You’ll need an adaptor, though, if your Mac only has USB-C, as the drive uses the venerable USB 3.0 interface, which is starting to show its age. While the My Passport won’t win any prizes for its read and write speeds (108MBps and 100MBps, respectively), it will work just fine for the occasional Time Machine backup when you’re traveling with your laptop.
There’s also a kind called My Passport For Mac that comes with extra USB 3.0 and USB-C connectors and is pre-formatted in Apple’s HFS+ format, but that’s a little more pricey, so unless you have a little more money lying around, it’s not absolutely necessary.
5. LaCie 1big Dock – Best for Pro and Creative Users
LaCie’s 1big Dock is more than just a typical hard drive, as the name would imply. Starting at $369/£349.99 for a drive with 4TB storage and rising up to $889/£869.99 for 18TB, it is reasonably priced and offers good performance thanks to its 7,200rpm IronWolf Pro hard drive, which boasts read and write rates of 235MBps via its Thunderbolt 3 interface.
For anyone who requires a quick drive for huge video, photo, and music files, this makes it a viable solution.
A MacBook laptop can be charged using the main Thunderbolt port as well. Even better, you have the choice to remove the front panel and replace the stock hard drive with a new drive for immediate improvement.
But the built-in hub and connection features are what really set the 1big Dock apart from most of its hard drive competitors. You can connect more Thunderbolt and USB-C devices via the second Thunderbolt port, and a DisplayPort 1.4 link is provided for an external monitor.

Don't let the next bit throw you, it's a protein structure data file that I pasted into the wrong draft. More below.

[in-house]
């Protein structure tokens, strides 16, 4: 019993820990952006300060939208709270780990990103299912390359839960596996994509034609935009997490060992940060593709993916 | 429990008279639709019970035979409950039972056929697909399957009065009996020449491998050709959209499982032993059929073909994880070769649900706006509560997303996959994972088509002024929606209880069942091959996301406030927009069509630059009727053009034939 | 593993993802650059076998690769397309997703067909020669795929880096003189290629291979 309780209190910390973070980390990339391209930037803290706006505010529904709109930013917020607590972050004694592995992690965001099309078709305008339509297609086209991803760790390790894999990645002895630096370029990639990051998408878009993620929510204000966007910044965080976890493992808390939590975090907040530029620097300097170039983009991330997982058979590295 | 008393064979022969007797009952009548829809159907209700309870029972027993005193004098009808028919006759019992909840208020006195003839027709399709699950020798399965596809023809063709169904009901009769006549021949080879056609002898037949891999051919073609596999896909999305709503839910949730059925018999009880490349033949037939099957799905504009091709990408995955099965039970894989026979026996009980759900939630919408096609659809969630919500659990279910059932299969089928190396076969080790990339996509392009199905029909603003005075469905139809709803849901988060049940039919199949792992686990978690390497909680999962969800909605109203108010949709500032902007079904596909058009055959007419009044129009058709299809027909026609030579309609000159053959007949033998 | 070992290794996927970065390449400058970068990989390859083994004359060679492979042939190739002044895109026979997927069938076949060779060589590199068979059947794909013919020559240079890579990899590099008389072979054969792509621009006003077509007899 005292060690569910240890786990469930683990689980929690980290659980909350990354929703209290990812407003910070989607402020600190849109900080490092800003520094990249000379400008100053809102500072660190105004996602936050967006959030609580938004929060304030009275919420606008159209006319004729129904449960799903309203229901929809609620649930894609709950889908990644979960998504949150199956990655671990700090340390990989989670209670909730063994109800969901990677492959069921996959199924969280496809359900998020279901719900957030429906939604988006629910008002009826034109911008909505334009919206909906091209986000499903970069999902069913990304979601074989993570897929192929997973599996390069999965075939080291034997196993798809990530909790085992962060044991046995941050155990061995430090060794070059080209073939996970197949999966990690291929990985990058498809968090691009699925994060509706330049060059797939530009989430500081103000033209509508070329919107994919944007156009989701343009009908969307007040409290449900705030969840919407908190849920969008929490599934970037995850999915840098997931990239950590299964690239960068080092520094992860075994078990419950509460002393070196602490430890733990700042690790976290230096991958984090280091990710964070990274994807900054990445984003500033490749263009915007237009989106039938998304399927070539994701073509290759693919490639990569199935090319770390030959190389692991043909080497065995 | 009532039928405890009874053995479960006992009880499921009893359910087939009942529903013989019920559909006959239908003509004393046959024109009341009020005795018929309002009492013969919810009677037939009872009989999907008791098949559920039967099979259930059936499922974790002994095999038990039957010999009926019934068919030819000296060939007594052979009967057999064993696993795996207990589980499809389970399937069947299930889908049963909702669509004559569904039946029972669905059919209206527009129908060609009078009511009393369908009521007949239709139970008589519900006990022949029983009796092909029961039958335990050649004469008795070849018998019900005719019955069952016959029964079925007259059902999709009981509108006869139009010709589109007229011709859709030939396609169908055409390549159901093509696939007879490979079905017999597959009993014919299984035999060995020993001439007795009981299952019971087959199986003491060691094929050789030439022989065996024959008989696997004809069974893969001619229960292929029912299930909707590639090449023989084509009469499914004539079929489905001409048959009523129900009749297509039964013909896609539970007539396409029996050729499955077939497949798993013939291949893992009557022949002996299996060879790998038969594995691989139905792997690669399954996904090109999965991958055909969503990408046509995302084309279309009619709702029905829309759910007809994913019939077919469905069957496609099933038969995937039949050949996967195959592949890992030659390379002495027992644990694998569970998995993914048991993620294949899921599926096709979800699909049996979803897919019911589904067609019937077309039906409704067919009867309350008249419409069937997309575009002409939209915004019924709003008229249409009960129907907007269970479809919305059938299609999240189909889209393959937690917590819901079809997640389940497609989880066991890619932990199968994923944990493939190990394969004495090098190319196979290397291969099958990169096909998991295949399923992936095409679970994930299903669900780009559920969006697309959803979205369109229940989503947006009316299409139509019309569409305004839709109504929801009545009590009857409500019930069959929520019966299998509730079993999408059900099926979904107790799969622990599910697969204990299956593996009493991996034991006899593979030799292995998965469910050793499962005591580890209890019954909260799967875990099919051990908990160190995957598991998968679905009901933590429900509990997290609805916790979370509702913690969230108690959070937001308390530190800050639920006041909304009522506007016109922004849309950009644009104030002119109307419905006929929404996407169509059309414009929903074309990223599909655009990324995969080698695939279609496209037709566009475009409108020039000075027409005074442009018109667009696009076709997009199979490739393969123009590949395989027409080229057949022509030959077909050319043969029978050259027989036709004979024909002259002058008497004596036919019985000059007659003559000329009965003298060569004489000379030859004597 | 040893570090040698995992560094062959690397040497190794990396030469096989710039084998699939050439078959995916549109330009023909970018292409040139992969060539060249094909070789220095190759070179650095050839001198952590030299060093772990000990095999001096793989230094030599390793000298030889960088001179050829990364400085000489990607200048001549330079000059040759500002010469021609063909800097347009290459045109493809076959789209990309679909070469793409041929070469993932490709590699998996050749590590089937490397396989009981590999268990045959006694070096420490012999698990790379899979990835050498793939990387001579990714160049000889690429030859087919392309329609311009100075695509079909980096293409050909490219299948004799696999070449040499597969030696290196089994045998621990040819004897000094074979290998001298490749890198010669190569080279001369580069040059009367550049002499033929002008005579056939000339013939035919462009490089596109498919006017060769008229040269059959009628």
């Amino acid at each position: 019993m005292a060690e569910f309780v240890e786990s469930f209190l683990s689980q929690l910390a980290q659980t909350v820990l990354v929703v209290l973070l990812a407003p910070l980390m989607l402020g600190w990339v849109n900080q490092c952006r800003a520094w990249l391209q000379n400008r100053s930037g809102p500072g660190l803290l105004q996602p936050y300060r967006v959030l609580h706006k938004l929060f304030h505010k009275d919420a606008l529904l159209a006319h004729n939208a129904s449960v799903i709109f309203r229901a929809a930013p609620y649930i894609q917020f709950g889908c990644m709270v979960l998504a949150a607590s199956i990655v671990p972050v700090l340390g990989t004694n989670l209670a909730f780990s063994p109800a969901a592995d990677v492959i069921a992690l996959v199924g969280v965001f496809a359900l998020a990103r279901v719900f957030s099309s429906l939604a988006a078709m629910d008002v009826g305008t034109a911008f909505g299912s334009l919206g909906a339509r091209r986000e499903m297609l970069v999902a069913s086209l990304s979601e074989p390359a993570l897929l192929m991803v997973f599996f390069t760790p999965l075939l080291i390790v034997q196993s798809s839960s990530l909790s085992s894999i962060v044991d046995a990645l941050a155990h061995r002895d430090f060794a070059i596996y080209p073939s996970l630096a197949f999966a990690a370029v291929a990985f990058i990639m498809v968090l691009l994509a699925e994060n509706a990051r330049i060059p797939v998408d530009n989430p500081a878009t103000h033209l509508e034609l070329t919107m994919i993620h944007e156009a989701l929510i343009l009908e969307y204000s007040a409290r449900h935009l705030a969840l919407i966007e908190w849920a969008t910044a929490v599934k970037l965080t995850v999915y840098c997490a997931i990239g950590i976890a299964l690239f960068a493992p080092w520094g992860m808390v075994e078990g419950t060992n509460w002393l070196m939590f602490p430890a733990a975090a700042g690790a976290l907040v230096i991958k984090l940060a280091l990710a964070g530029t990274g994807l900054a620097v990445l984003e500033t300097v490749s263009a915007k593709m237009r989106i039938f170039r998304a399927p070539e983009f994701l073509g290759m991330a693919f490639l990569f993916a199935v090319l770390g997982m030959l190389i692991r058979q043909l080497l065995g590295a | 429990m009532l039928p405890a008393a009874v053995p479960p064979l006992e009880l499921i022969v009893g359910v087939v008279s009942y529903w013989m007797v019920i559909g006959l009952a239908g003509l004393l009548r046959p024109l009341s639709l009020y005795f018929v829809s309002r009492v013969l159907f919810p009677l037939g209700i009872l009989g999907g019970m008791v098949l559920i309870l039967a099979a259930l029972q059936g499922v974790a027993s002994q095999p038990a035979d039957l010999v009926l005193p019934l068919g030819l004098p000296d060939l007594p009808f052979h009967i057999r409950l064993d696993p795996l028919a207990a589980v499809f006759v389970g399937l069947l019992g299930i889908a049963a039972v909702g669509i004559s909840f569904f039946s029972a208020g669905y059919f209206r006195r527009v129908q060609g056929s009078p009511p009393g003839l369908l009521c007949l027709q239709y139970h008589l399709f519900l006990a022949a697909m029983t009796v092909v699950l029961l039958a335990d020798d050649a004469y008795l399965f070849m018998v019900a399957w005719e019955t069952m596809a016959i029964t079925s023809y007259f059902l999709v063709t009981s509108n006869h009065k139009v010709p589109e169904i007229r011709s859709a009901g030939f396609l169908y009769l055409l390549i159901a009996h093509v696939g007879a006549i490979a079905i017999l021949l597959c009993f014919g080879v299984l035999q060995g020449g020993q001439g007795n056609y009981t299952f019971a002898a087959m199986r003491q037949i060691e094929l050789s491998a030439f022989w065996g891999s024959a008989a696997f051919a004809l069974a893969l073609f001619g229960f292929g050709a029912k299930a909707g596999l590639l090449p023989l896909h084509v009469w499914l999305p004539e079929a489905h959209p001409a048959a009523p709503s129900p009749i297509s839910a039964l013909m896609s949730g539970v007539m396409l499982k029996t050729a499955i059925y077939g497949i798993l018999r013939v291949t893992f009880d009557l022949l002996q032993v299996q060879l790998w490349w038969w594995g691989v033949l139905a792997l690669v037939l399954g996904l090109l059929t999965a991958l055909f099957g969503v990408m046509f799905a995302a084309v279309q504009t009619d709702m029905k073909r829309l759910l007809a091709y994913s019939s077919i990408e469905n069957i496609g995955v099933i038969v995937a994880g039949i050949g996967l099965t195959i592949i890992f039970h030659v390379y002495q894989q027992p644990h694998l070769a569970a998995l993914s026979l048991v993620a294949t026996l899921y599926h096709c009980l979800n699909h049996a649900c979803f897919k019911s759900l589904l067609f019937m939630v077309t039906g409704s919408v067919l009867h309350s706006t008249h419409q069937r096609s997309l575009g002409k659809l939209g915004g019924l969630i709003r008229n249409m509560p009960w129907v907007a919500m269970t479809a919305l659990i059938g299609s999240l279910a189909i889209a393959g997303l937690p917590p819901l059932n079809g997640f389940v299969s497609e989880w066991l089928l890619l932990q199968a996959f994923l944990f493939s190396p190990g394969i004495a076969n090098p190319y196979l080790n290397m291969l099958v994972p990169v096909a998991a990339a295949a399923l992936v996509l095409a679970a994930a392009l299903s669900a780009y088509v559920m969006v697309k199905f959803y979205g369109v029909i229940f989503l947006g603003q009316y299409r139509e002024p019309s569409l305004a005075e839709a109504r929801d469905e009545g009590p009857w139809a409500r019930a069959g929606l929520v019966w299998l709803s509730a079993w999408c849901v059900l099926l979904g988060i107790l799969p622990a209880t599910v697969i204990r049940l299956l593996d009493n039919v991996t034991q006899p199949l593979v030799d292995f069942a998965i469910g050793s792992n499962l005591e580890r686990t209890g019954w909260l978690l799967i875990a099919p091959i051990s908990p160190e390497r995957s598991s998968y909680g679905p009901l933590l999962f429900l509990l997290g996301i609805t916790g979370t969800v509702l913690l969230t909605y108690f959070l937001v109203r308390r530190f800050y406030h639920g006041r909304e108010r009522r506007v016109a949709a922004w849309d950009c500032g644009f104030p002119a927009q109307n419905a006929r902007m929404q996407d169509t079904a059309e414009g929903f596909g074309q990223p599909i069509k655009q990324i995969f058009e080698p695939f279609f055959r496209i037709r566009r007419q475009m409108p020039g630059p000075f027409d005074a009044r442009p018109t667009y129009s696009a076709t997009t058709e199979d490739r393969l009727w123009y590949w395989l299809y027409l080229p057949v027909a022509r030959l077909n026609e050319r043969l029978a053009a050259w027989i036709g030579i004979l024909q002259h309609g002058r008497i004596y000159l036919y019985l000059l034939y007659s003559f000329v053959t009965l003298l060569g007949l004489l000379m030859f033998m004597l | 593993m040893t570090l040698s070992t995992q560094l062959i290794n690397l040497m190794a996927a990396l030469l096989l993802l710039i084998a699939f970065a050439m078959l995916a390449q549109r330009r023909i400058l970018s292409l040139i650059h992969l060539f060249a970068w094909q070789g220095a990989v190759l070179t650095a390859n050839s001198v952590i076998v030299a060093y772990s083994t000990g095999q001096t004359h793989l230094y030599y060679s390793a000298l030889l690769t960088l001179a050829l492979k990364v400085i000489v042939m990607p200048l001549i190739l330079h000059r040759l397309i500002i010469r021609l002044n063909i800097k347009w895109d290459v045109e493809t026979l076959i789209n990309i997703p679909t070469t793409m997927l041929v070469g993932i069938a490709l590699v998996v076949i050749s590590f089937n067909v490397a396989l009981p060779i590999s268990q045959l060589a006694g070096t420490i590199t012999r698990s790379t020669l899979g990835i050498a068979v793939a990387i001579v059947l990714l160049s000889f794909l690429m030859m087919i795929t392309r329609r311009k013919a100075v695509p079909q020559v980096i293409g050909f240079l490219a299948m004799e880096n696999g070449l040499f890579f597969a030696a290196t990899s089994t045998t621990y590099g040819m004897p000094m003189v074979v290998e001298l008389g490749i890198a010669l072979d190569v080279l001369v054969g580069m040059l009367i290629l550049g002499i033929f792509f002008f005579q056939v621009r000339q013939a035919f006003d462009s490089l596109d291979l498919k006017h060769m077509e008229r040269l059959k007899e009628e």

For creative users who need to import files from cameras and other devices, the front of the drive also has slots for SD and CompactFlash (CF) memory cards and a normal USB 3.0 interface.
Additionally, there is a speedier solid-state storage option for the 1big Dock, however, it is somewhat more expensive.
6. Seagate FireCuda Gaming Hard Drive – Best for Desktop Storage and Connectivity
The remarkable all-in-one Seagate FireCuda Gaming Hub combines a quick desktop hard drive with a flexible Thunderbolt port. But because of all the extra features, it’s bulky, heavy, and somewhat pricey. The FireCuda Gaming Hard Drive might be a suitable choice if you’re searching for something more reasonably priced but with some gaming eye candy.
It’s available with 1TB, 2TB, or 5TB of storage, so it has plenty of room for all your music, images, videos, and business data. Of course, it’s not only for gaming.
Owners of more recent Mac models that only have USB-C will need an adaptor because the disc only has a conventional USB-A interface (USB 3.2). (not included). You can use the FireCuda as a desktop drive or as a portable drive with your laptop because the USB port also supplies power to the drive.
As you might imagine, the disc is compatible with Time Machine, but Seagate’s ToolKit programme offers additional options for setting up sync plans that back up specific folders. You may also alter the colors and illumination that the drive’s front panel emits.
With read and write speeds of 133MBps and 130MBps, respectively, the drive performs similarly to other tiny hard drives we’ve seen. Additionally, Gaming Drive deserves to draw customers outside of the gaming industry because of its affordable prices and useful ToolKit app. Craig Joseph
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7. G-Tech G-Drive USB-C – Best for Massive Media Files